Monday, July 24, 2023

My week

It has rained here forever. This has led to stretches of ‘wet playtime syndrome’ at Hepworth Towers, but there have been some interesting and/or pleasant happenings none the less. 

One day our new granddaughter’s other grandparents brought her, Ms X, over for the afternoon, and there was much admiration of this gorgeous baby who is now almost 9 months old and oh how I wish I was allowed to show you a picture of her because she looks so very different from all of the other grandchildren. She has a lot of curly brown hair - which she has had since birth - beautiful blue eyes, and a very serious expression a lot of the time, because - as we all agreed (!) 😊- she is so intelligent and is attentive to and absorbing every little thing in her environment and thinking about it. Imagine an intellectual baby drawn by Mabel Lucie Atwell.

One day I spent a lot of time pondering my book Even When They Know You, and wishing I’d made the main male character more likeable. I like everything else about the book, but there was something not entirely convincing about Joe. However, writing a book again, revising a novel,  isn’t a runner…well…I suppose I could rewrite it, making changes, but who is going to want to read it? 

It is, however, possible to paint a picture again. A friend wanted to buy one of my paintings that I wanted to keep, and I thought hmmm…if I painted a second version I might iron out what I saw as the imperfections and then she could have the first one. Halfway through painting the “replica” I got bored, and that convinced me never to paint a picture twice. And then when I’d finished, I liked the first one better - even though the second one was just as good. My friend bought this second one and was very happy.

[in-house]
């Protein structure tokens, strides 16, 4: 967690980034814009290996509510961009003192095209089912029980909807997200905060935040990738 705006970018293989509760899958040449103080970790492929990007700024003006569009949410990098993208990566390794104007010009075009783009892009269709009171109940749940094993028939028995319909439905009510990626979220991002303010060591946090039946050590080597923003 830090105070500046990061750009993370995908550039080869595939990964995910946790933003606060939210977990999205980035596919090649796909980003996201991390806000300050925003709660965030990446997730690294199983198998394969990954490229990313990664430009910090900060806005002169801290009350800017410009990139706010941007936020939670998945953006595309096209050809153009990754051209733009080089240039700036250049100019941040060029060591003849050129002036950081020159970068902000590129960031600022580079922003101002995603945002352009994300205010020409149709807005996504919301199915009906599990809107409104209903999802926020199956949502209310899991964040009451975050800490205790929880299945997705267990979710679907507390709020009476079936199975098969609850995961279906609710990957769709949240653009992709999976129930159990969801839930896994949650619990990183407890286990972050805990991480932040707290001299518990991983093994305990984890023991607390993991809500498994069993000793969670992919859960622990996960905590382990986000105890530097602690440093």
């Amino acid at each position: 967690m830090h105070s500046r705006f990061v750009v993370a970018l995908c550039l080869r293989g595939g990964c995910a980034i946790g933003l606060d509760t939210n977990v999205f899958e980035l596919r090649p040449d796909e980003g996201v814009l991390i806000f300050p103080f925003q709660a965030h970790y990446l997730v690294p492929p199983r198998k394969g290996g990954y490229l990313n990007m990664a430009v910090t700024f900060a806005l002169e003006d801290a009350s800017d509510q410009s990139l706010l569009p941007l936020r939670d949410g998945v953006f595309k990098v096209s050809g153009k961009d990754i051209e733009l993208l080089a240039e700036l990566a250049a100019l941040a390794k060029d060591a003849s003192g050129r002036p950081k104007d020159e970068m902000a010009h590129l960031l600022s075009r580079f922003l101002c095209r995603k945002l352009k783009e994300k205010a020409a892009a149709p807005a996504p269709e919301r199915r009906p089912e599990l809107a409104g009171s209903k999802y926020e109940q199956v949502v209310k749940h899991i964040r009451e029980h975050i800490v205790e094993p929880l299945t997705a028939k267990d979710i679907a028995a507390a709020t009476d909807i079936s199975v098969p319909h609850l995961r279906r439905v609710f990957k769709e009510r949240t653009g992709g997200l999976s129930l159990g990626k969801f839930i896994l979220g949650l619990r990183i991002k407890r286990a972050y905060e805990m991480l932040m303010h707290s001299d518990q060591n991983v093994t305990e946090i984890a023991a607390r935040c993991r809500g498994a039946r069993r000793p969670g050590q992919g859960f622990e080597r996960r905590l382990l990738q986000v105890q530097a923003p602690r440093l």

On Friday I went to Mary’s bench and left her some flowers, as I was away in Anglesey on her birthday.

On Saturday Dave and I went to a wonderful exhibition in the Buxton Dome. It was built in 1880 and measures over 150 feet in diameter. It was then the largest unsupported dome of its type in the world and is still the largest in Europe. 

There was some super art there.

I had a chat with the artist Cath Dunn, who gave me some zoom lessons during lockdown on the basics of acrylics. Here she is talking to Craig Longmuir whose vigorous and vibrant work I see on Instagram. I was astonished at how large his pictures are in real life, especially as they are all painted en plein air. Those three at the back were eight foot tall. He goes out into the Peak District with his paints and brushes in a  rucksack and carries the canvases, which he lays out on the ground. Then he gets stuck in.

Dave and I were particularly smitten with the work of Elizabeth Forrest, a calligrapher and paper maker. We were both very moved by her work. She makes the paper, then paints it, and then does the calligraphy with a brush. She only paints quotes that are meaningful to her. It was uncanny how many of her chosen quotations were on our wavelength. We decided we’d walk round the exhibition and then come back and see if we still wanted to buy one of her works. When we returned, I welled up - again.

We bought the original of this, which was my favourite, 

And a print of this, which Dave has now framed. 

Back home we had to find room to hang them, now my work is all over the house. This meant some rearrangements. And the introduction of a new method - thanks to Dave -  of assisting a person to decide how high to hang a picture. The picture can be raised and lowered by pulling on the string. Dave is incredibly patient with his pathologically indecisive wife.

On Saturday night I watched the film Brooklyn, starring Saoirse Ronan, but had to break off in the middle to check on Google that it was going to end how I hoped it would. I couldn't have coped if it hadn't. Yes, I am that much of a wuss.

Sunday was rounded off with Facetimes with the beautiful granddaughters who I am allowed to show you.

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